Question 1 personal
We have just returned from visiting our daughter, her spouse, and their baby, our grandchild. They have been married for nine years, first exchanging vows and rings on a beach on Cape Cod — without the state’s sanction — and then a few years later, when Massachusetts made it possible, in a legal ceremony in Boston.
In addition to the world’s most beautiful baby, they have a mortgage, a dog, a cat and grass to mow. Our daughter has a responsible and demanding job, and her spouse, the biological mother of our grandchild, is the at-home mom.
Life has dealt them some hard times, particularly an eight-month job loss during the post-9-11 recession and a life-threatening illness. They have been strong and loving through it all and their commitment is real.
Their pledges to love, honor, and cherish each other are as good for our country, as good for our collective soul, as anyone else’s vows. No one’s traditional marriage is harmed by their marriage. Their lives are an affirmation of marriage.
A few years ago the good people of Maine spoke and gave our gay and lesbian residents civil rights protection; this year our Legislature spoke for us and acknowledged that the right to marry is a basic human right.
Now we are asked to say it again. Please let the Legislature’s considered decision stand. Vote no on Question 1 and let people get on with their lives.
Sherry and Bruce Cobb
Reasons for outrage
Frank Luntz in his OpEd, “Behind all that anger is a call for change” (BDN, Oct. 3-4) makes some good points. Many of us are indeed “boiling mad” because the elites of Washington and Wall Street “don’t get it,” but I would suggest that we can look a lot closer to home for reasons to get boiling mad.
For example, consider the story, “Brewer Housing Authority land purchase questioned” (BDN, Oct. 5). Here is a classic, home-grown example of members of the “good old boys club” (and they are no longer just boys) feathering their nests at the taxpayers’ expense.
Brewer City Manager Bost’s comment that the land deal “did not pass the straight-face test” is a masterpiece of understatement. Most of the participants in this sorry affair seem, at best, ethically challenged.
If I were a resident of Brewer, I know where and to whom I’d be letting off a lot of steam. It may, in the long run, do little good to rant and rave about the shenanigans of Washington and Wall Street, but we can, we must do something about similar behavior closer to home. If we don’t, we have only ourselves to blame the next time someone slops at the public trough.
Since the 9-11 attacks, new laws have been passed that have restricted our civil liberties. Because of the current flu pandemic, many states are proposing bills that would further restrict people’s freedom and civil rights.
The most invasive and disturbing bill is S. 2028 in Massachusetts which will mandate vaccinations in a flu pandemic. If it passes, it will also give authority to the government to mobilize forces, enter private property without a warrant and even quarantine people against their will. See: mass.gov/legis/bills/senate/186/st02/st02028.htm
Scary, weak Congress
I just finished reading the Oct. 2 OpEd written by Clyde MacDonald (“Insurers trump Snowe’s loyalty to constituents”) and I surely agree with everything he said.
For some reason when these politicians get elected to Congress from our state they seem to stay there for the rest of their lives, even though they never do a thing to help anyone other than themselves.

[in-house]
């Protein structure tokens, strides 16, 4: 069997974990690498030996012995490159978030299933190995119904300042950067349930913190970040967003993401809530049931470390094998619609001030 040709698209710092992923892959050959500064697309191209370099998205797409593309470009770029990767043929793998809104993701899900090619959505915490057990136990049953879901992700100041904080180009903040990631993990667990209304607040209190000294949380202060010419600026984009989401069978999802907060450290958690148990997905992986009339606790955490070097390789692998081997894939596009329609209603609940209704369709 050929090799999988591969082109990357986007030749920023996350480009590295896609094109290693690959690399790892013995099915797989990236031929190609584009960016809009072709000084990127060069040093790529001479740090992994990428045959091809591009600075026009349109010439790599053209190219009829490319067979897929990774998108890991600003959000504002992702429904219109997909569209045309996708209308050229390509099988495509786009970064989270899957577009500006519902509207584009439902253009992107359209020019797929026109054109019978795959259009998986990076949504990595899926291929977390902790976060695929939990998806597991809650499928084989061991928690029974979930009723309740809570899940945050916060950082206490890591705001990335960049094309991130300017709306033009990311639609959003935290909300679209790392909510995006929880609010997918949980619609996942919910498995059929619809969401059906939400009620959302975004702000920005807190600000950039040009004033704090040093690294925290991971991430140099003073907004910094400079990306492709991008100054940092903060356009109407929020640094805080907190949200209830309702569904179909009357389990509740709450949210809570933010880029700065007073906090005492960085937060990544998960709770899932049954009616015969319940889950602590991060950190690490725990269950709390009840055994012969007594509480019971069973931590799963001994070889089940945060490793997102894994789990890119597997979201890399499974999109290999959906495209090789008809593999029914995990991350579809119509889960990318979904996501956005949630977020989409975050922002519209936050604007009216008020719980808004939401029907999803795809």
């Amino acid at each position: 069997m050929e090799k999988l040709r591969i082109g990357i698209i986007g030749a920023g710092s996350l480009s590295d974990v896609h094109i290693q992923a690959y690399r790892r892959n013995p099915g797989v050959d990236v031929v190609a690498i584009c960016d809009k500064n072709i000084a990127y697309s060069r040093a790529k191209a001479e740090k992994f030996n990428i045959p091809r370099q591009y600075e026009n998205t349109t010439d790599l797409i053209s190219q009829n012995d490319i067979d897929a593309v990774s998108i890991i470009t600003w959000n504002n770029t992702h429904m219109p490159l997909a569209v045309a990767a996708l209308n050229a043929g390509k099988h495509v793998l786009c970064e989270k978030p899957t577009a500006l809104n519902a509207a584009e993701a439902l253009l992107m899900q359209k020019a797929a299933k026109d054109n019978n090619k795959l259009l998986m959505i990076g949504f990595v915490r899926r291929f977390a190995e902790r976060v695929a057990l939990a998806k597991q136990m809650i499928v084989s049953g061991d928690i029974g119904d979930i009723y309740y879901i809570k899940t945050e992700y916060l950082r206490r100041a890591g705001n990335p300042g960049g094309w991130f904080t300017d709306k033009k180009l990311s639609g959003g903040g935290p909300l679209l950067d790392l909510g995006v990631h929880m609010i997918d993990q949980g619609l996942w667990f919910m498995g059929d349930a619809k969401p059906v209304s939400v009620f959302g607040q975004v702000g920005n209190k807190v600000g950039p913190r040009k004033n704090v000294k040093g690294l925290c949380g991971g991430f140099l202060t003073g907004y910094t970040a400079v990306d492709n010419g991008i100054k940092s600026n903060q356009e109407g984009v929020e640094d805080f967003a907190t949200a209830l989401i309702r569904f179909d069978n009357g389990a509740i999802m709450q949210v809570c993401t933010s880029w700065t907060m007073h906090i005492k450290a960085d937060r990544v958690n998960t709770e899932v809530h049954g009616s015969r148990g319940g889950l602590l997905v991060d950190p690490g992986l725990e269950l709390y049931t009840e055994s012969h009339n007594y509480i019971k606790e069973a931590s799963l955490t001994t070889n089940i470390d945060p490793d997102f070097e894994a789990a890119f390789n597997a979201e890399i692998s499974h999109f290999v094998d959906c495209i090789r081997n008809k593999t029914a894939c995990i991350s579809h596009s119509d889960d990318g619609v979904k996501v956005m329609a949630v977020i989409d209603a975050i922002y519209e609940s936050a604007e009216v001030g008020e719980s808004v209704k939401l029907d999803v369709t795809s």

Now they’re talking about giving the insurance companies another few more years to take advantage of the public before giving us some kind of national health insurance, similar to Medicare.
I think this Congress is about the scariest bunch I’ve ever watched.
They should all be kicked out and maybe we could get someone in there who would look after our interests instead of their own.
There was another OpEd written by Fred Mendel of Sherman (“Congressional dodderers on wrong side of public,” BDN, Oct. 5). He hit the nail right on the head. This Congress is controlled by the wealthy because they are the people who contribute to the politicians. Mr. Mendel says watching Congress act to reform health care is like watching grass grow.
Eli H. Zwicker Sr.
Question 4 opponents
Opponents of Question 4, the Taxpayer Bill of Rights, or TABOR, are executing a campaign politicizing the children of Maine.
On Oct. 1, opponents, including Planned Parenthood, held a press conference in Portland claiming “TABOR hurts kids.” I am disappointed in Planned Parenthood’s attempts to deceive the voters of Maine with these false claims. And I fail to see TABOR’s relevance to the organization’s primary objective of protecting abortion rights, unless they ultimately seek taxpayer-funding for these procedures.
Question 4 is our best chance to increase the number of young people in Maine and to attract new opportunities for success — accomplishments politicians have failed to achieve.
By controlling government spending increases and giving Mainers the opportunity to vote down excessive state and property tax increases, Question 4 boosts our state’s financial future. Ending wild, unaccountable spending hikes funded with our tax dollars helps Maine families make ends meet and better save for the future.
When government excess is brought under control, groceries, home heating oil, medication, tuition and all the things that promote healthy young people will be more affordable for Maine families. Businesses will seek out Maine’s stable, responsible system of taxing and spending — a system overseen by the people, not the politicians — and create new chances for success.
Question 4 will give Maine’s young people more opportunities for health, employment and quality of life — opportunities Planned Parenthood and other opponents of Question 4 cannot guarantee.
For our kids’ futures, I’m voting yes on Question 4.